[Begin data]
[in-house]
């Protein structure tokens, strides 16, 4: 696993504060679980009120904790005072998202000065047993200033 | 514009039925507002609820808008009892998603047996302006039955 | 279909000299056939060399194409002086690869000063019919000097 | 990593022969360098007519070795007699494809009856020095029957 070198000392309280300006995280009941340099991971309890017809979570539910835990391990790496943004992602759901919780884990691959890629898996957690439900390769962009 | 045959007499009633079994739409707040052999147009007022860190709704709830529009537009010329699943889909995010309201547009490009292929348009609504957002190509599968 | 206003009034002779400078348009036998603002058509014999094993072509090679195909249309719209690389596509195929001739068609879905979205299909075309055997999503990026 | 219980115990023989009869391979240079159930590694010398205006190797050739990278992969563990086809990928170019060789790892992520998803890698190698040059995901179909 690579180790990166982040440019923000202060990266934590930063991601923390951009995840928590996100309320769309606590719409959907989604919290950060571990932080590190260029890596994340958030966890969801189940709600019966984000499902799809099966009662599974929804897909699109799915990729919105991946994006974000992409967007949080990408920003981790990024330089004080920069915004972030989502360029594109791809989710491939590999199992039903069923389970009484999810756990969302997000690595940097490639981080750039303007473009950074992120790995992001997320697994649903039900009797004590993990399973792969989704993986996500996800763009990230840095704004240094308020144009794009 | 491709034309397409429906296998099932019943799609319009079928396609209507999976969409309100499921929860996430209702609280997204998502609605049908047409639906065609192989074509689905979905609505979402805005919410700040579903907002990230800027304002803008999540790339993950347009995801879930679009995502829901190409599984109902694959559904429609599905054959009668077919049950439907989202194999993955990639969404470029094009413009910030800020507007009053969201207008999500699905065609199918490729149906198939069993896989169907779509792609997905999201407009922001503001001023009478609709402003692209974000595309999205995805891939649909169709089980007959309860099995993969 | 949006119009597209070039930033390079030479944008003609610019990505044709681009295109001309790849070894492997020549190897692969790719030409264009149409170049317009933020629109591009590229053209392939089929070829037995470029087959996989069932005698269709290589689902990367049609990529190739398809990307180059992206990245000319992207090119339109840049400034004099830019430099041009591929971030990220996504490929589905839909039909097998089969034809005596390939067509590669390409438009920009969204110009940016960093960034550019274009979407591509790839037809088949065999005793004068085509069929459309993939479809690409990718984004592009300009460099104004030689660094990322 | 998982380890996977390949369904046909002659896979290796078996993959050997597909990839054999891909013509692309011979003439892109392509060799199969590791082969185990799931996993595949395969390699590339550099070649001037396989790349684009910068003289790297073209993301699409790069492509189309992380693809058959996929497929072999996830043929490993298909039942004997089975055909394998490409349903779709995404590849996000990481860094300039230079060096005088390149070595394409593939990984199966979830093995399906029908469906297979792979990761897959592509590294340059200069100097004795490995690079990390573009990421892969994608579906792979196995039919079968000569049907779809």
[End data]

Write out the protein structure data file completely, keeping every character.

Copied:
[in-house]
């Protein structure tokens, strides 16, 4: 696993504060679980009120904790005072998202000065047993200033 | 514009039925507002609820808008009892998603047996302006039955 | 279909000299056939060399194409002086690869000063019919000097 | 990593022969360098007519070795007699494809009856020095029957 070198000392309280300006995280009941340099991971309890017809979570539910835990391990790496943004992602759901919780884990691959890629898996957690439900390769962009 | 045959007499009633079994739409707040052999147009007022860190709704709830529009537009010329699943889909995010309201547009490009292929348009609504957002190509599968 | 206003009034002779400078348009036998603002058509014999094993072509090679195909249309719209690389596509195929001739068609879905979205299909075309055997999503990026 | 219980115990023989009869391979240079159930590694010398205006190797050739990278992969563990086809990928170019060789790892992520998803890698190698040059995901179909 690579180790990166982040440019923000202060990266934590930063991601923390951009995840928590996100309320769309606590719409959907989604919290950060571990932080590190260029890596994340958030966890969801189940709600019966984000499902799809099966009662599974929804897909699109799915990729919105991946994006974000992409967007949080990408920003981790990024330089004080920069915004972030989502360029594109791809989710491939590999199992039903069923389970009484999810756990969302997000690595940097490639981080750039303007473009950074992120790995992001997320697994649903039900009797004590993990399973792969989704993986996500996800763009990230840095704004240094308020144009794009 | 491709034309397409429906296998099932019943799609319009079928396609209507999976969409309100499921929860996430209702609280997204998502609605049908047409639906065609192989074509689905979905609505979402805005919410700040579903907002990230800027304002803008999540790339993950347009995801879930679009995502829901190409599984109902694959559904429609599905054959009668077919049950439907989202194999993955990639969404470029094009413009910030800020507007009053969201207008999500699905065609199918490729149906198939069993896989169907779509792609997905999201407009922001503001001023009478609709402003692209974000595309999205995805891939649909169709089980007959309860099995993969 | 949006119009597209070039930033390079030479944008003609610019990505044709681009295109001309790849070894492997020549190897692969790719030409264009149409170049317009933020629109591009590229053209392939089929070829037995470029087959996989069932005698269709290589689902990367049609990529190739398809990307180059992206990245000319992207090119339109840049400034004099830019430099041009591929971030990220996504490929589905839909039909097998089969034809005596390939067509590669390409438009920009969204110009940016960093960034550019274009979407591509790839037809088949065999005793004068085509069929459309993939479809690409990718984004592009300009460099104004030689660094990322 | 998982380890996977390949369904046909002659896979290796078996993959050997597909990839054999891909013509692309011979003439892109392509060799199969590791082969185990799931996993595949395969390699590339550099070649001037396989790349684009910068003289790297073209993301699409790069492509189309992380693809058959996929497929072999996830043929490993298909039942004997089975055909394998490409349903779709995404590849996000990481860094300039230079060096005088390149070595394409593939990984199966979830093995399906029908469906297979792979990761897959592509590294340059200069100097004795490995690079990390573009990421892969994608579906792979196995039919079968000569049907779809």